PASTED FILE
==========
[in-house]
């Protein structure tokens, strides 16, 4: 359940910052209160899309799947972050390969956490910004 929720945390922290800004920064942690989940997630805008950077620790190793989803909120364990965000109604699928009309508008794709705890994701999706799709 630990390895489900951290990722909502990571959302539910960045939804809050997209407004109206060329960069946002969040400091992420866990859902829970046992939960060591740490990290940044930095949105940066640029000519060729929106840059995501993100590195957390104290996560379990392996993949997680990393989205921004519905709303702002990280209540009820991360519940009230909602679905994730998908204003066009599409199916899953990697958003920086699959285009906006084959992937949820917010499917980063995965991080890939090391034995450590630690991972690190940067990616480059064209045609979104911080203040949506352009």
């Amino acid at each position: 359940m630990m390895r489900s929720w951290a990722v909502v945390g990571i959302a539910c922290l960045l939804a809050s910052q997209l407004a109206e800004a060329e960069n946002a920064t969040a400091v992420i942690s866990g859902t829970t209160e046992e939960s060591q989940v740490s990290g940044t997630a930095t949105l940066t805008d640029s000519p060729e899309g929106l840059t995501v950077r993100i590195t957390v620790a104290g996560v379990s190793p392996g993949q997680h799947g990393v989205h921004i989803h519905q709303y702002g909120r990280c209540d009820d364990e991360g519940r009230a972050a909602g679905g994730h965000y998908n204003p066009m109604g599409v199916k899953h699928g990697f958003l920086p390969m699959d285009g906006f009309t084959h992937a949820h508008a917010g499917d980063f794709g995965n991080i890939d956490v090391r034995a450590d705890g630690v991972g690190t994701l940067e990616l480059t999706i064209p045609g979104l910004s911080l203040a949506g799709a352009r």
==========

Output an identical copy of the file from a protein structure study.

[in-house]
């Protein structure tokens, strides 16, 4: 359940910052209160899309799947972050390969956490910004 929720945390922290800004920064942690989940997630805008950077620790190793989803909120364990965000109604699928009309508008794709705890994701999706799709 630990390895489900951290990722909502990571959302539910960045939804809050997209407004109206060329960069946002969040400091992420866990859902829970046992939960060591740490990290940044930095949105940066640029000519060729929106840059995501993100590195957390104290996560379990392996993949997680990393989205921004519905709303702002990280209540009820991360519940009230909602679905994730998908204003066009599409199916899953990697958003920086699959285009906006084959992937949820917010499917980063995965991080890939090391034995450590630690991972690190940067990616480059064209045609979104911080203040949506352009």
């Amino acid at each position: 359940m630990m390895r489900s929720w951290a990722v909502v945390g990571i959302a539910c922290l960045l939804a809050s910052q997209l407004a109206e800004a060329e960069n946002a920064t969040a400091v992420i942690s866990g859902t829970t209160e046992e939960s060591q989940v740490s990290g940044t997630a930095t949105l940066t805008d640029s000519p060729e899309g929106l840059t995501v950077r993100i590195t957390v620790a104290g996560v379990s190793p392996g993949q997680h799947g990393v989205h921004i989803h519905q709303y702002g909120r990280c209540d009820d364990e991360g519940r009230a972050a909602g679905g994730h965000y998908n204003p066009m109604g599409v199916k899953h699928g990697f958003l920086p390969m699959d285009g906006f009309t084959h992937a949820h508008a917010g499917d980063f794709g995965n991080i890939d956490v090391r034995a450590d705890g630690v991972g690190t994701l940067e990616l480059t999706i064209p045609g979104l910004s911080l203040a949506g799709a352009r």